To confirm and quantify the aforementioned benefits of FPGA-based edge computing, we designed and conducted three sets of experiments to evaluate FPGAs vs. GPUs from the perspectives of (1) performance sensitivity to workload size, (2) adaptiveness to algorithm concurrency and dependency degrees, and (3) energy efficiency.
All the GPU-related experiments were conducted on a server node equipped with a Nvidia Tesla K40m GPU, dual Intel Xeon E5-2637 v4 CPUs, and 64GB of main memory. All the FPGA-related experiments were conducted on an Intel Fog Reference Design unit  (see Figure 1) equipped with two Nallatech 385A FPGA Acceleration Cards (Intel Arria 10 GX1150 FPGA), an Intel Xeon E5-1275 v5 CPU, and 32GB of main memory. The OpenCL kernels for FPGAs were compiled using Intel FPGA SDK for OpenCL (version 16.0) with Nallatech p385a_sch_ax115 board support packages (BSP). The GPU OpenCL kernels were compiled at runtime using available OpenCL library in CUDA Toolkit 8.0. Results discussed in the next section will show that the FPGA substantially outperforms the GPU in several important aspects, despite that the GPU has a much higher theoretical throughput (4.29TFlops) than the FPGA (1.5TFlops).
4 Experiment Results
4.1 Sensitivity to Workload Size
The purpose of this experiment is to demonstrate the sensitivity of FPGA and GPU to workload size. IoT devices are usually latency sensitive and expect predictable latency and throughput from edge servers. We used a two-stage matrix multiplication () as the benchmark, to model edge workloads. This operation is widely used in linear algebraic algorithms and is generic enough for the purpose of this experiment. All three matrices are of dimension 32x32 and contain single-precision floating-point random numbers. Input matrices are provided as a batch, and the batch size represents the workload size. We varied the batch size between 2 to 2048 in the experiment. The processing throughput (number of matrices/ms) is defined as the ratio of the workload size over the total runtime.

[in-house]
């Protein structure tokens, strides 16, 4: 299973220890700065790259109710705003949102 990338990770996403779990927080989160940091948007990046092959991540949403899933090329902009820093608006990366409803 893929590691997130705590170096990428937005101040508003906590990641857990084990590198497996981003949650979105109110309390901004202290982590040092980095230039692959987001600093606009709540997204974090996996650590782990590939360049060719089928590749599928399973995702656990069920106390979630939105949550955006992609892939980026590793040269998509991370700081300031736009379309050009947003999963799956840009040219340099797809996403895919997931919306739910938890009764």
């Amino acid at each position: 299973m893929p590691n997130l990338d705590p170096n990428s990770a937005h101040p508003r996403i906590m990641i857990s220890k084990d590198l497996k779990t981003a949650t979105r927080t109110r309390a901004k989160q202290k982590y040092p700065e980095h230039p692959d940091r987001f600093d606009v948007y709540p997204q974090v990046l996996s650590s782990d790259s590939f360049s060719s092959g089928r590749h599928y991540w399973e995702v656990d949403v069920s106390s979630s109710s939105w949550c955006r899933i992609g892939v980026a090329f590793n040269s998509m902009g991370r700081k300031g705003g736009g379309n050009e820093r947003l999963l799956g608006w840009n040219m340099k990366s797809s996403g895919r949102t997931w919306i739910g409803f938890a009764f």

Figures 2a and 2b illustrate the difference of execution flow between the GPU and the FPGA. To exploit spatial parallelism, the GPU must perform for the entire batch and stores the intermediate results (I) in the global memory. Once the writing of I is done, the subsequent IC can be performed by reading I back from the global memory. Differently, the FPGA can also exploit temporal parallelism and utilize dedicated pipes (channels) to transfer the intermediate results from one stage to another without blocking the execution. The execution of ABC is fully pipelined by the streaming architecture implemented in the FPGA, such that the matrix samples can flow in and out of the FPGA through I/O channels one after another without waiting regardless of the batch size.